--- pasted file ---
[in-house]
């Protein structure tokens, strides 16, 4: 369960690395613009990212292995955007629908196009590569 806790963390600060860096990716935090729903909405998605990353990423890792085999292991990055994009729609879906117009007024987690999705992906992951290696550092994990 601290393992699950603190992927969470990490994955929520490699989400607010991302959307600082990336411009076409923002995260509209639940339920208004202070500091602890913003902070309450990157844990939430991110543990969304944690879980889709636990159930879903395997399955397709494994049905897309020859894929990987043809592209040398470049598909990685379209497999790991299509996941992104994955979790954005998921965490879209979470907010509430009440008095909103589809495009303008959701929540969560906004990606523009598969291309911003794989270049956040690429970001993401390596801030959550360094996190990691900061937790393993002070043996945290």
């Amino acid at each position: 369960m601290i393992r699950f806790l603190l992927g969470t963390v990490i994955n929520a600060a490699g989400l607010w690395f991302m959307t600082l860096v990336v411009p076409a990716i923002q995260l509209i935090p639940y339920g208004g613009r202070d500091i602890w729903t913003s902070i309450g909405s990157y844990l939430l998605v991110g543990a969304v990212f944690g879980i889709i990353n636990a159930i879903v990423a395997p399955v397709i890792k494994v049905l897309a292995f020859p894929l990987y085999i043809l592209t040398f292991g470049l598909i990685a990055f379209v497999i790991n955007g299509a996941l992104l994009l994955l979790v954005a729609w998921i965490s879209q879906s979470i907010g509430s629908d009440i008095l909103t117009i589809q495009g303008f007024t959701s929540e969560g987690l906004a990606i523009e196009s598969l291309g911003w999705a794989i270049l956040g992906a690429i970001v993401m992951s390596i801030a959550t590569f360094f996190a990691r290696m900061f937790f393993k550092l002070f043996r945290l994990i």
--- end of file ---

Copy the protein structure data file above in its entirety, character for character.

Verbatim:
[in-house]
């Protein structure tokens, strides 16, 4: 369960690395613009990212292995955007629908196009590569 806790963390600060860096990716935090729903909405998605990353990423890792085999292991990055994009729609879906117009007024987690999705992906992951290696550092994990 601290393992699950603190992927969470990490994955929520490699989400607010991302959307600082990336411009076409923002995260509209639940339920208004202070500091602890913003902070309450990157844990939430991110543990969304944690879980889709636990159930879903395997399955397709494994049905897309020859894929990987043809592209040398470049598909990685379209497999790991299509996941992104994955979790954005998921965490879209979470907010509430009440008095909103589809495009303008959701929540969560906004990606523009598969291309911003794989270049956040690429970001993401390596801030959550360094996190990691900061937790393993002070043996945290």
């Amino acid at each position: 369960m601290i393992r699950f806790l603190l992927g969470t963390v990490i994955n929520a600060a490699g989400l607010w690395f991302m959307t600082l860096v990336v411009p076409a990716i923002q995260l509209i935090p639940y339920g208004g613009r202070d500091i602890w729903t913003s902070i309450g909405s990157y844990l939430l998605v991110g543990a969304v990212f944690g879980i889709i990353n636990a159930i879903v990423a395997p399955v397709i890792k494994v049905l897309a292995f020859p894929l990987y085999i043809l592209t040398f292991g470049l598909i990685a990055f379209v497999i790991n955007g299509a996941l992104l994009l994955l979790v954005a729609w998921i965490s879209q879906s979470i907010g509430s629908d009440i008095l909103t117009i589809q495009g303008f007024t959701s929540e969560g987690l906004a990606i523009e196009s598969l291309g911003w999705a794989i270049l956040g992906a690429i970001v993401m992951s390596i801030a959550t590569f360094f996190a990691r290696m900061f937790f393993k550092l002070f043996r945290l994990i």